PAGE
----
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Study Summary

The ELDERCARE-AF trial was developed to assess the safety and efficacy of low-dose anticoagulation in Japanese octogenarians at higher risk of bleeding. This phase 3 double-blind, placebo controlled, event-driven, superiority trial included a population of 984 patients aged >80 years, randomized to placebo or edoxaban 15mg (one-quarter the standard dose for stroke thromboprophylaxis in atrial fibrillation [AF]). Patients had documented nonvalvular AF, CHADS2 score of ≥2, and were not candidates for oral anticoagulants at doses approved for stroke prevention because of co-morbidities or bleeding risk (low creatinine clearance, bleeding history, weight ≤ 45kg, NSAID use, or antiplatelet use). Over the 36-month follow-up, the primary efficacy end point (ischemic or hemorrhagic stroke or systemic embolism) was 2.3% in the edoxaban group versus 6.7% in the placebo group (HR 0.34, 95%CI 0.19-0.61, P <0.001; see accompanying Hurst's Central Illustration). The primary safety end points, including major bleeding (3.3% versus 1.8% [HR 1.87, 95% CI 0.90-3.89]) and intracranial bleeding (0.3% versus 0.6% [HR 0.50, 95% CI 0.09-2.72]), were not different between groups, although there was a significant increase in gastrointestinal bleeding (2.3% versus 0.8%, 95% CI 1.03-7.88).

Commentary

Study Strengths: This was a well-designed, double-blind, randomized, controlled study with the intent to study anticoagulation in the frail, elderly population. The mean age (86.6 years) was significantly higher than the average age (70-73 years) in previous landmark direct oral anticoagulant (DOAC) trials. Additionally, patients had a high frailty score, with nearly 35% having had a documented fall in the past year. Nearly 50% of patients had paroxysmal AF, and the CHADS2 and CHADS2VASc scores were 3 and 5, respectively. Both placebo and edoxaban groups were similar, with good female representation (57.4%).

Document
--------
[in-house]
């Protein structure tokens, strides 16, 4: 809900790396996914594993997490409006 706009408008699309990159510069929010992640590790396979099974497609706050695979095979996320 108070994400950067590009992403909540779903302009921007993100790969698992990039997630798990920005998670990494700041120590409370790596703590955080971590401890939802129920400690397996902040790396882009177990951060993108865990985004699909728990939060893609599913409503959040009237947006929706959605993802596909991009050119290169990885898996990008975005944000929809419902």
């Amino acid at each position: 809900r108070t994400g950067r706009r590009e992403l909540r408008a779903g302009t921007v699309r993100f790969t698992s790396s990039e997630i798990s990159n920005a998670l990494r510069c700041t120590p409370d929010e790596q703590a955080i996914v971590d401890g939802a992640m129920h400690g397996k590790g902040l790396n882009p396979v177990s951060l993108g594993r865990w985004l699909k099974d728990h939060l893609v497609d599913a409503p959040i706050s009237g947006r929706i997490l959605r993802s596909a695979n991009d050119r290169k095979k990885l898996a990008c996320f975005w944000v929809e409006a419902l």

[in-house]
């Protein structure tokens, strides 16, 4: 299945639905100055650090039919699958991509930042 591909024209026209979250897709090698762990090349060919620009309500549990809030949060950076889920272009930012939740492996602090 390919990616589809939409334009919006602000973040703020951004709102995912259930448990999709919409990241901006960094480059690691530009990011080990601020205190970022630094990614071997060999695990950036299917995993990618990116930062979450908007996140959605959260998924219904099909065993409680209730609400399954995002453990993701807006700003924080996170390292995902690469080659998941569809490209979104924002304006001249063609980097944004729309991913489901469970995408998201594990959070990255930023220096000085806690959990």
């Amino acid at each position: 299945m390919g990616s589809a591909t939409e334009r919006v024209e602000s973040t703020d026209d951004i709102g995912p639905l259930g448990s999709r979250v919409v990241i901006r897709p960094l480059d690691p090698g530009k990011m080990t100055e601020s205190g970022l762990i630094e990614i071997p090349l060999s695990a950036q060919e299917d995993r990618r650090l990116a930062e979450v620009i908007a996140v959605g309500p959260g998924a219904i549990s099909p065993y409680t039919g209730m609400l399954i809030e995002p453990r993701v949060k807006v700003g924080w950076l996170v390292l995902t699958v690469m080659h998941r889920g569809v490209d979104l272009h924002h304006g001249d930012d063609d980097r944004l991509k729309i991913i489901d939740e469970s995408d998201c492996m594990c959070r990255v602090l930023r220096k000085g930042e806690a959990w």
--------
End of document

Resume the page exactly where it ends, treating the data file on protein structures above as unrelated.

Study Limitations: All of the participants were of East Asian descent, which may limit generalizability to other populations. Importantly, in previous trials (ENGAGE AF-TIMI 48), East Asian patients with AF treated with lower-dose edoxaban had higher rates of stroke or systemic embolism and overt bleeding than did patients who were not East Asian. Furthermore, while no patients were lost to follow-up, a substantial number of patients withdrew from the trial (156/982 patients randomized; 16%).

Next Steps/Clinical Perspective: The mean age of participants in the landmark DOAC trials (70-73 years old) was 5-10 years younger than the average age of the AF population. ELDERCARE AF demonstrated a substantial reduction in ischemic events with very-low-dose anticoagulation in older elderly patients (mean age 86.6 years) with a high risk of events based on higher CHADS2VASc scores, without increase in rates of major bleeding or intracranial hemorrhage. Next steps should include a multinational study to investigate if the benefit of low-dose anticoagulation is seen in populations who are otherwise not candidates for standard dose anticoagulation because of bleeding risks. Additionally, subgroup analysis suggested less benefit of anticoagulation in paroxysmal (versus persistent) AF and in those with prior strokes; these hypothesis-generating results should be assessed in further trials.

Trial Reference

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Okumura  K, Akao  M, Yoshida  T,  et al. Low-dose edoxaban in very elderly patients with atrial fibrillation. N. Engl. J. Med. doi:10.1056/NEJMoa2012883.

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